On this night I set aside to write my review of the late John Spalding’s posthumous album The Beautiful Truth, I went for a walk to think about how I was going to frame this review. I was going to focus a lot on Spalding’s obvious love for his life and how this is an album that was shaped primarily by the outlook of a person who knew his days were limited and tried to savor each moment. I was also trying to possibly fit in an “inevitability of death and taxes” reference and make a joke that probably wouldn’t have been funny about nominees to President Obama’s cabinet.
Then, something happened that changed that. I got back to my apartment building and followed people from the Seattle Police and Fire Departments to the entrance way of my building and said that I could let them in the building because the person whose room they were dialing wasn’t answering. When one of them asked for directions to a specific apartment number, I nearly fell over. It was mine.
My roommate was upset when I saw her earlier in the evening because of something that seemed trivial at the time. I left for about an hour or so to give her some space and when I got back I had to let several members of Seattle’s finest into my apartment.
Like millions and millions of other people I turn to music that confronts or confirms my emotional state. When I feel particularly lonely, the two songs I turn to are Liz Phair’s “Fuck and Run” (for the “I can feel it in my bones, I’m going to spend my whole life alone” chorus in particular) and Kelly Clarkson’s epic fuck you to a former lover “Since U Been Gone”. Yet, I don’t ever remember a time when the album I was reviewing was the one I turned to immediately. Three weeks prior, I would not know what music I would have naturally gravitated towards when confronted with the ugly reality of a suicide attempt by someone close to me.
John Spalding was a fixture in Seattle music for many years. I never knew him (and had I, I certainly wouldn’t be writing a review of his album) but I’m positive I would have really loved him if I had. He was a guitar player in bands like Ninety Pound Wuss and Raft of Dead Monkeys and was diagnosed with cancer. He died last November, but before that he assembled a handful of some of the best musicians in the Northwest to help make this album and form his band LoveLand. Members of Pretty Girls Make Graves, Blood Brothers and Minus the Bear played on the record and Matt Bayles (of MtB) produced it.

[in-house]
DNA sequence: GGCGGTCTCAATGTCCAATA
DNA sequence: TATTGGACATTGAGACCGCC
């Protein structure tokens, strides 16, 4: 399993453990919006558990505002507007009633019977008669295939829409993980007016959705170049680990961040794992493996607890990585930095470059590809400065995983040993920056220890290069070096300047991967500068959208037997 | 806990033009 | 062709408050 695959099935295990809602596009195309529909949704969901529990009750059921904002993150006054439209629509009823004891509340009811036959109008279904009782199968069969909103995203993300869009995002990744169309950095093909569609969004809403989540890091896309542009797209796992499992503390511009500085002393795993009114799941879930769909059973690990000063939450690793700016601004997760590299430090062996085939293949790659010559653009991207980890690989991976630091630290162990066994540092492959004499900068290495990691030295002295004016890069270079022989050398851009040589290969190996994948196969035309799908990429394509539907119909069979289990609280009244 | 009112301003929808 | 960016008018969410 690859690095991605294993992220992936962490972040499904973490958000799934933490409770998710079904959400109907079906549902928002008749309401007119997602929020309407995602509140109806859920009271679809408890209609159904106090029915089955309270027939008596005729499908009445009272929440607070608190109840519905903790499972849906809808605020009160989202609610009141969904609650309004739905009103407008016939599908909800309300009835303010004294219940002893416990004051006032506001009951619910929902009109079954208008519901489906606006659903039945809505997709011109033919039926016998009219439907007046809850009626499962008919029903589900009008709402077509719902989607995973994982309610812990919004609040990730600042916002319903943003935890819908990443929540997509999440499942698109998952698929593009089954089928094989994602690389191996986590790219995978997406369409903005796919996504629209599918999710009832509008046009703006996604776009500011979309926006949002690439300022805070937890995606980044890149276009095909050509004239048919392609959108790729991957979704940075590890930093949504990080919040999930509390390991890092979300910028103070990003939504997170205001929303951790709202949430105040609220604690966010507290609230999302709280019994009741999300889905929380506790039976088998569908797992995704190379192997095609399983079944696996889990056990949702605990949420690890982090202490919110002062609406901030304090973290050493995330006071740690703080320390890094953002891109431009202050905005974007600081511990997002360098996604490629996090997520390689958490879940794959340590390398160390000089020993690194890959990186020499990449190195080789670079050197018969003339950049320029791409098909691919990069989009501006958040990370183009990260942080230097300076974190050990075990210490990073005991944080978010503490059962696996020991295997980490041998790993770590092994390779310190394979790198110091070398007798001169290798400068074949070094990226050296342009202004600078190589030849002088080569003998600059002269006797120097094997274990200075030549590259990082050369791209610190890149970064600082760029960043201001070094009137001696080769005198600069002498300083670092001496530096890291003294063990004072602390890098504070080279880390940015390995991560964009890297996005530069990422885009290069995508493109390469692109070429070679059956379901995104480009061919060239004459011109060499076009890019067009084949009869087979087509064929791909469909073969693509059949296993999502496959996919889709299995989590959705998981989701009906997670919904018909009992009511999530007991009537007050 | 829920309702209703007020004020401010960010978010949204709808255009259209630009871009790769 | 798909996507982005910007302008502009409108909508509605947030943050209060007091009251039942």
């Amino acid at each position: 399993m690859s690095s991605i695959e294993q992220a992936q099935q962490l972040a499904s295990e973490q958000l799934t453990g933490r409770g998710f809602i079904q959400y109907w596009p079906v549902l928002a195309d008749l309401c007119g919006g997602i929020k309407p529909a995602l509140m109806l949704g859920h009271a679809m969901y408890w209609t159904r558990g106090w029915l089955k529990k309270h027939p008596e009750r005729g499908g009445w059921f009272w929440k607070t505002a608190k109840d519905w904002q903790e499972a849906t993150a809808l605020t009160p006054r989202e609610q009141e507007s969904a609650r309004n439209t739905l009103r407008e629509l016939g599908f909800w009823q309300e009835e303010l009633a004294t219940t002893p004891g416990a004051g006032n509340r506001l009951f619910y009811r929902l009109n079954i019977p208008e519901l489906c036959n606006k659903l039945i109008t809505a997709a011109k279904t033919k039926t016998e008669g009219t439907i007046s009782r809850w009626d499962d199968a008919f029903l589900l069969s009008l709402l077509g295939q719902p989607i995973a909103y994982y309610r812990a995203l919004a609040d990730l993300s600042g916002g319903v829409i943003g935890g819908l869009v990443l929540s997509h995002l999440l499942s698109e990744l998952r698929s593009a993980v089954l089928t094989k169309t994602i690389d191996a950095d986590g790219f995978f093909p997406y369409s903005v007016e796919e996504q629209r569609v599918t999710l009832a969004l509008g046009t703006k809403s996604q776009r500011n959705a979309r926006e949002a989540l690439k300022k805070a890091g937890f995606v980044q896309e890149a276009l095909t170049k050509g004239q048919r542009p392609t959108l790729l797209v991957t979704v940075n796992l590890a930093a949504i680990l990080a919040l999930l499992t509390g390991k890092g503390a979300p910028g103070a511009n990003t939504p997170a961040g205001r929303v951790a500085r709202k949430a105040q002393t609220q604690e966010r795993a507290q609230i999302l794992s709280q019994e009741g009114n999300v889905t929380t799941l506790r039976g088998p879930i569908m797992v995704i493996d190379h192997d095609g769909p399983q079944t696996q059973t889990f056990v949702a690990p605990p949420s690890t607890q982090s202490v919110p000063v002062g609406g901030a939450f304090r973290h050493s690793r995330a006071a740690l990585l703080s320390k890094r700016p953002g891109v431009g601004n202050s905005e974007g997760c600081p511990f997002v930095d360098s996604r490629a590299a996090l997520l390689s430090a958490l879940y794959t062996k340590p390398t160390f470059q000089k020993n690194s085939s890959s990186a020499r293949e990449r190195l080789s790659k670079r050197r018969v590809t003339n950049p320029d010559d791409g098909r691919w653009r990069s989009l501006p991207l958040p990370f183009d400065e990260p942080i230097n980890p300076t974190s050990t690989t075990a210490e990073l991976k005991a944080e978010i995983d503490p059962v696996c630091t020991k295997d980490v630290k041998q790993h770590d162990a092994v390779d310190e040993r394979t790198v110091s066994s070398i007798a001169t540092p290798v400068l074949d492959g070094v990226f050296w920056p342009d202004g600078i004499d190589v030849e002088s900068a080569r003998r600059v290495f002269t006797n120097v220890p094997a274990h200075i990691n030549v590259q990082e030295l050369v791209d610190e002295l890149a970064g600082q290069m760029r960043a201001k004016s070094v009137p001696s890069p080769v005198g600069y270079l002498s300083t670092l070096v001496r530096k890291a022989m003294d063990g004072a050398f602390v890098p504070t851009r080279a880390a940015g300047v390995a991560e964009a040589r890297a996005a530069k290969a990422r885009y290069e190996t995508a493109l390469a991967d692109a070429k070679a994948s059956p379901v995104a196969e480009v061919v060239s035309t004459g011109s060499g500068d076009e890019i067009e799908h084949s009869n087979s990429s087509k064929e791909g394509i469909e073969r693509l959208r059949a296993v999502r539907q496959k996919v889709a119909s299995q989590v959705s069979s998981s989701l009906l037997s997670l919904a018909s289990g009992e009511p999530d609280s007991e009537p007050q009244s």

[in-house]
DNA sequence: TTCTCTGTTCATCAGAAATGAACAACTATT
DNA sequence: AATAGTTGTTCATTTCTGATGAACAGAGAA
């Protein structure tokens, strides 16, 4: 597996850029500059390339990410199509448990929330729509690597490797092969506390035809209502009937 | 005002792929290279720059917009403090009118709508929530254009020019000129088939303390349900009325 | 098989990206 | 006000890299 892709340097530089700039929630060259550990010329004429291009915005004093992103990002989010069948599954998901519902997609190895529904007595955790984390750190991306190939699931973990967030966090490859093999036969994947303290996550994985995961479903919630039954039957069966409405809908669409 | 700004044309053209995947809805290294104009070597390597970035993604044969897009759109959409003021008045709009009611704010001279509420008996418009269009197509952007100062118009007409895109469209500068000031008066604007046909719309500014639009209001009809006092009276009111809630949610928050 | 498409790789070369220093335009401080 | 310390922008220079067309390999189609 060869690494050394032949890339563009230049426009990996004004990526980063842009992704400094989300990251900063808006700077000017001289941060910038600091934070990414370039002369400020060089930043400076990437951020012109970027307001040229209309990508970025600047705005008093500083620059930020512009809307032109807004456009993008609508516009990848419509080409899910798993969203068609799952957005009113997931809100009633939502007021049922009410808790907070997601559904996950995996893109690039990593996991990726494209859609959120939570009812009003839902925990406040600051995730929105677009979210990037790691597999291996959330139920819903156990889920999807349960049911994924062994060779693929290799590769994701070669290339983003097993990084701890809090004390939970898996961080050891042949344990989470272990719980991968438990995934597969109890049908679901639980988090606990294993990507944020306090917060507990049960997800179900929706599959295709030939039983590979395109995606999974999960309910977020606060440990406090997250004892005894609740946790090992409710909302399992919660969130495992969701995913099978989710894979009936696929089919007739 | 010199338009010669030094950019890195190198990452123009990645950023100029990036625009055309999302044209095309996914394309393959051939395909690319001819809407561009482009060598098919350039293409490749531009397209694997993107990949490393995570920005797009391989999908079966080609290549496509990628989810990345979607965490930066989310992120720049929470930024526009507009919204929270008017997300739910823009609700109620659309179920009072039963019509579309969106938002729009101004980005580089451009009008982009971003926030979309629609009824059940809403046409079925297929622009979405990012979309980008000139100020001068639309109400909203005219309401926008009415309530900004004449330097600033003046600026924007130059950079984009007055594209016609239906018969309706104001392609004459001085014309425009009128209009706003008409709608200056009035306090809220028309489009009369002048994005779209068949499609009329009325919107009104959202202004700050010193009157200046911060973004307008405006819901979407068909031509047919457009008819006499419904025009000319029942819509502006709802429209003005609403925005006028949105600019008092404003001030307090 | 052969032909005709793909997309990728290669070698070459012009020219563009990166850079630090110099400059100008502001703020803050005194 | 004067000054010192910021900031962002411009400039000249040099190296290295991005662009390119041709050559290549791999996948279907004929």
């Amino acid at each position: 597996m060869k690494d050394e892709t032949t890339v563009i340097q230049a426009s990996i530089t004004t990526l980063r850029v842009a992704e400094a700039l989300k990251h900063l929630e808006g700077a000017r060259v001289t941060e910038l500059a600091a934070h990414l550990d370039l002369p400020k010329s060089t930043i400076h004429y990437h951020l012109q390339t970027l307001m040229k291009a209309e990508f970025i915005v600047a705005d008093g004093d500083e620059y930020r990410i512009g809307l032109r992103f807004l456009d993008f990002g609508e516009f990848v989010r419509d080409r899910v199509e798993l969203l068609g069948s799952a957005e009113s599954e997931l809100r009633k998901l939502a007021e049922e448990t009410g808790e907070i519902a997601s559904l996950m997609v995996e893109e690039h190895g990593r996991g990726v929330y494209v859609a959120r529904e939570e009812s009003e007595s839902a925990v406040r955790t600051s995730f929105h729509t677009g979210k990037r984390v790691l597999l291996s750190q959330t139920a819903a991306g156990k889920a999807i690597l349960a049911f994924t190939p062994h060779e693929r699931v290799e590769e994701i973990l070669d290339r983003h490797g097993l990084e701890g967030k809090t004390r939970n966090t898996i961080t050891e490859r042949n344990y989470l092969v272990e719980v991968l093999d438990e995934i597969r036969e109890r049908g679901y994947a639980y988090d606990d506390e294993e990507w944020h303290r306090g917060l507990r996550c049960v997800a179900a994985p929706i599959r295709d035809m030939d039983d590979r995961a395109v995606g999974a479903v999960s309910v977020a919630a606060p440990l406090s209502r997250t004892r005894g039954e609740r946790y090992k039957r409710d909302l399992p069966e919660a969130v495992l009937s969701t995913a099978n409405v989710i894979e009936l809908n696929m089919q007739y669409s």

On The Beautiful Truth, Spalding’s own mortality comes through loudly. There is not a single moment on this gorgeous record that sounds insincere. The first time I listened to this album all the way through, I was immediately struck by the chorus of “Essalife”. It’s one of the best rock songs on this album. Spalding sings about looking “death in the eye” and when he gets to the huge chorus he sings “I want to fight, I want to live, to be unpredictable, to give.” Whether or not you know that he wouldn’t see this record’s release, you know that he’s fighting for his life – and this song is so big that it sounds like he’s going to win.
Another song that deserves special consideration is “Good People”, Spalding’s duet with former Pretty Girls Make Graves singer Andrea Zollo. It starts off with Spalding singing over a sparse electric guitar part about how “there are so many good people who have so much to offer”. When the song starts to build up he shouts “if you don’t got something good to say [sic], keep it to your fucking self”. I’ve listened to that part dozens and dozens of time and each time it reminds me that I don’t nearly tell enough people that I love them. He adds, “I hope you find religion, whichever one is right, I hope you rediscover other people’s lives.” He’s not proselytizing, he’s only saying that each moment is precious and a blessing and we should relish each one.
The Beautiful Truth is twelve songs that conform to the title of this special album. One valuable lesson I learned from several bad business books and working in a corporate culture is that we really can choose our attitude. John Spalding, faced with a terminal disease, chose to fight for his life while making this gorgeous and uplifting rock record. If there is one thing to take from this album it is that rock stars may not live forever but a song that can touch you, can make you think or, yes, that can change your life is timeless.
John Spalding did not live forever but the ideas he sang about here could – and I cannot think of a single thing more beautiful.